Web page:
• She also defines skills in perspective consciousness as the understanding of the outcomes of globalization that gives voice to people without power. Empathy.


How effective has social studies been in developing 21 st century citizens

How effective has social studies been in developing 21st Century citizens ?

  • Our Focus on 2 key elements:

  • Inquiry into global issues

    • The Singapore Secondary Level Social Studies Curriculum covers global issues such as globalisation, the Sri Lanka conflict, Northern Ireland and terrorism. Do these case studies sufficiently develop interest in global issues?

  • Skills in perspective consciousness

    • We would like to discuss whether Social Studies teach better understanding of the points of view of those with differing degrees of power to the Singapore student.


  • What are we doing right

    What are we doing right?

    • Merryfield’s two elements are well-reflected in the curriculum

      • Core idea – Living Global

      • Aims

        • Learn from the experiences of other countries

        • Develop into citizens who have empathy…..multi-ethnic, multi-cultural and multi-religious society.

        • Develop into responsible citizens with a global perspective

      • Knowledge and Understanding

        • To understand the global interconnectedness and interdependence among world societies

        • Recognise the need to adapt to the changing world environment

        • To study the past through varied socio-cultural perspectives over time and space – put things in context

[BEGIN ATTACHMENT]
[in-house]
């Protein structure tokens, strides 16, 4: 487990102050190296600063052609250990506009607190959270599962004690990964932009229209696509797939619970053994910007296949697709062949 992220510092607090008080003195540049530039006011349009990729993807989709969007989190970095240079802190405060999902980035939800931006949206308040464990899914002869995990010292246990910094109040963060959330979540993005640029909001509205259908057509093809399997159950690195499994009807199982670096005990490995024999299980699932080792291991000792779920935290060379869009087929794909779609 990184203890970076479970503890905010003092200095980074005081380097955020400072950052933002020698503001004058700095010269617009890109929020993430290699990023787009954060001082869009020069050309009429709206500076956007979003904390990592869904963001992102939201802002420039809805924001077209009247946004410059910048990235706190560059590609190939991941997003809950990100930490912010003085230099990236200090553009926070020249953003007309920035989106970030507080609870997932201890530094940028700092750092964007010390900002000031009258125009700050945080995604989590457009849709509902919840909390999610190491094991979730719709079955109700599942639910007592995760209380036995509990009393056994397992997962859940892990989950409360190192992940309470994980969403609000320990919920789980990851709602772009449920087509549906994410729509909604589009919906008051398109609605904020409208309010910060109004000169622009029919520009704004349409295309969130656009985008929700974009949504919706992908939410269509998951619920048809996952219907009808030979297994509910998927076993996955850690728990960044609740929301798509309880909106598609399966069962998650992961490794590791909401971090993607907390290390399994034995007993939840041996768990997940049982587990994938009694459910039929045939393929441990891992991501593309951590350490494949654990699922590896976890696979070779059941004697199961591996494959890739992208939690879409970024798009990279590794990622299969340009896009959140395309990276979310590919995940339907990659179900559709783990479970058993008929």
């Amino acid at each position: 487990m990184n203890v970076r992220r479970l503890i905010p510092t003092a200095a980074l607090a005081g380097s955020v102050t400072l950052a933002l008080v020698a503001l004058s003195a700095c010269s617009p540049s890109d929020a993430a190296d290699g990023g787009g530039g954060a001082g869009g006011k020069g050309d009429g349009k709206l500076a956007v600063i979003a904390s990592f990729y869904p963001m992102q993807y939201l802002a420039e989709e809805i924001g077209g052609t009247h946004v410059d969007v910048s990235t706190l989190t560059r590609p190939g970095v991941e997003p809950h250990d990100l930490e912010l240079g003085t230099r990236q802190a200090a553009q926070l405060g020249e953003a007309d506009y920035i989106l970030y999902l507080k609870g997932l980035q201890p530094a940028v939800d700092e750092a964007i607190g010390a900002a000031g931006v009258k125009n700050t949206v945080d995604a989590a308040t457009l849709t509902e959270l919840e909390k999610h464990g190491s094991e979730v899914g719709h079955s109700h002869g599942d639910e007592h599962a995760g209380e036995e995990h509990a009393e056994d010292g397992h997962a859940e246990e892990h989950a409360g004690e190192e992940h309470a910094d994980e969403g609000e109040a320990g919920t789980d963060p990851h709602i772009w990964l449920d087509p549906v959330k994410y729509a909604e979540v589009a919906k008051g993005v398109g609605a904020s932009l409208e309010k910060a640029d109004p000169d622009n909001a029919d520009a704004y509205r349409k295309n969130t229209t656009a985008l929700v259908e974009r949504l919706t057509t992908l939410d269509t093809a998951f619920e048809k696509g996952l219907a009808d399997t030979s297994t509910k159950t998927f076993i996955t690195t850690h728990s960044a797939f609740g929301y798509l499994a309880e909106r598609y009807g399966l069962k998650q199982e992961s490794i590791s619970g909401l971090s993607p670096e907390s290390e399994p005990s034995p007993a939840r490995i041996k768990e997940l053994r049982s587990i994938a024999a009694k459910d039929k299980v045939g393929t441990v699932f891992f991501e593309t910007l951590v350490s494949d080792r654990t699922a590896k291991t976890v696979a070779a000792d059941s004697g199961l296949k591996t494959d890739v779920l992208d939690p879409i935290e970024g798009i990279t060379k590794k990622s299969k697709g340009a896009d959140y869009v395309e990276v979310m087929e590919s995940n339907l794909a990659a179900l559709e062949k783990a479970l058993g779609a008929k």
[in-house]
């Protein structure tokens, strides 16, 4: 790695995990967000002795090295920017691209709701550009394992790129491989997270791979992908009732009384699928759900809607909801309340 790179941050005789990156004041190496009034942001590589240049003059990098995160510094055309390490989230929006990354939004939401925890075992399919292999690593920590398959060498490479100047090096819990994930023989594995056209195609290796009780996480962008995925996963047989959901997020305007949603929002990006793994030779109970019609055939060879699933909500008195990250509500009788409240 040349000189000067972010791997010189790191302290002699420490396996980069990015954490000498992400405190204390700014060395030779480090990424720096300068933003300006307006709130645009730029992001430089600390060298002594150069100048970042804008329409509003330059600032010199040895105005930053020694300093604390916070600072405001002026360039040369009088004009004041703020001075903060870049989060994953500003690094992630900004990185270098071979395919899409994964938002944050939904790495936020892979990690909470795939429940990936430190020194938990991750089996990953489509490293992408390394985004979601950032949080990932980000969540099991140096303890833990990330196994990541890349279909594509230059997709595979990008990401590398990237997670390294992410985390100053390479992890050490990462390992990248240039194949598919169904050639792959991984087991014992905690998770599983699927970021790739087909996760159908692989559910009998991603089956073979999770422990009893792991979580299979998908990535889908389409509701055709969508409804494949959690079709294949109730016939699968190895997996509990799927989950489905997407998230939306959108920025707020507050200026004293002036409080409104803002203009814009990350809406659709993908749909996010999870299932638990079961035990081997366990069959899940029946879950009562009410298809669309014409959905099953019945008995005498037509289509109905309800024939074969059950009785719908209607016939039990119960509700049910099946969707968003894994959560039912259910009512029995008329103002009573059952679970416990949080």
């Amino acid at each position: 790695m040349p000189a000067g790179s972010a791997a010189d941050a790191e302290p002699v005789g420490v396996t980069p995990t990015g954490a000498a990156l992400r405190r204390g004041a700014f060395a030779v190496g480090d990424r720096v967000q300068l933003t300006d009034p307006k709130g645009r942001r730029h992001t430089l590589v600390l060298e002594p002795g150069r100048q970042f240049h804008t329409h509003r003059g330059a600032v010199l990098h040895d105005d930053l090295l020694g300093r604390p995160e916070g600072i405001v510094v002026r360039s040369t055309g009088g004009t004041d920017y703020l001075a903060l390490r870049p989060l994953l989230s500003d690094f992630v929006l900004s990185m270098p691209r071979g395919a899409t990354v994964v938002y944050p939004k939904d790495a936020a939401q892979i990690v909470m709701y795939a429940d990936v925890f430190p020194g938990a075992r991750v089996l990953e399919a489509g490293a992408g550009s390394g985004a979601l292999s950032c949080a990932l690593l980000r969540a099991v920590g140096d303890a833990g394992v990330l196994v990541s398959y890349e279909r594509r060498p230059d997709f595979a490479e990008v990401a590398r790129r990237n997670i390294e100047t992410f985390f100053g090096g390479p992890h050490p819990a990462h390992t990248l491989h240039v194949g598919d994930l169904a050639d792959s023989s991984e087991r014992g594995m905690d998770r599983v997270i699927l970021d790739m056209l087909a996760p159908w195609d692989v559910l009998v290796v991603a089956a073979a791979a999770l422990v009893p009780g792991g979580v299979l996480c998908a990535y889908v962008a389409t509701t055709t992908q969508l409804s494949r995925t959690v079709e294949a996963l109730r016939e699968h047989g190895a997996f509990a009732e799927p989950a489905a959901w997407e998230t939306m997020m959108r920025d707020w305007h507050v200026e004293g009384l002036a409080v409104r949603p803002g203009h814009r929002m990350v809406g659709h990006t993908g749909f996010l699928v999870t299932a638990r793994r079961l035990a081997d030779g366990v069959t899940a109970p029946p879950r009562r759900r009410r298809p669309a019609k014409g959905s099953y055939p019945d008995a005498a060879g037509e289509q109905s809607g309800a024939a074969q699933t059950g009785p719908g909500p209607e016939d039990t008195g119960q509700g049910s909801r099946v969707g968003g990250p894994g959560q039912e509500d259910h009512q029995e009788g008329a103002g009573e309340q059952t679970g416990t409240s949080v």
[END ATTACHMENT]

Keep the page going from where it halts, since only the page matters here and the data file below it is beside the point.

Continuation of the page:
What are we doing right1

    What are we doing right?

    • Skills and Processes

      • Critical inquiry, investigation and reflection

      • Information literate – acquire, manage and use information creatively and effectively

      • Possible and preferred future and evaluate alternatives

      • Reflected in assessment objectives – source-based skills

    • Values and attitudes

      • Examine issues in society, locally and globally

      • Respect and value diverse perspectives

      • Appreciate the importance of living in an interdependent community with increasing global connections


    What s the problem

    What’s the problem?

    • Implementation

      • Teaching resources

      • Teacher capacity

      • Assessment


    Constraints teaching resources

    Constraints – teaching resources

    • Textbook and Teaching Guide

      • Focuses on content but not linkages to larger issues as seen in syllabus document.

      • Learning outcomes are directed - hence, room for inquiry is limited.

      • E.g - Globalisation topic – compartmentalised

        • Learning outcome – explain the need for diversification and establishment of niche industries to maintain competitive edge – textbook example – Singapore’s response.

        • Are there grey areas open for discussion and inquiry?

        • Is there one correct answer?

      • No deliberate-teaching of concepts – how to then apply them? Concept development allows for inquiry


    Constraints teacher capacity

    Constraints – teacher capacity

    • Time

      • A juggling act - Grappling with content and skills

  • Can teacher meet the syllabus objectives with the current resources provided?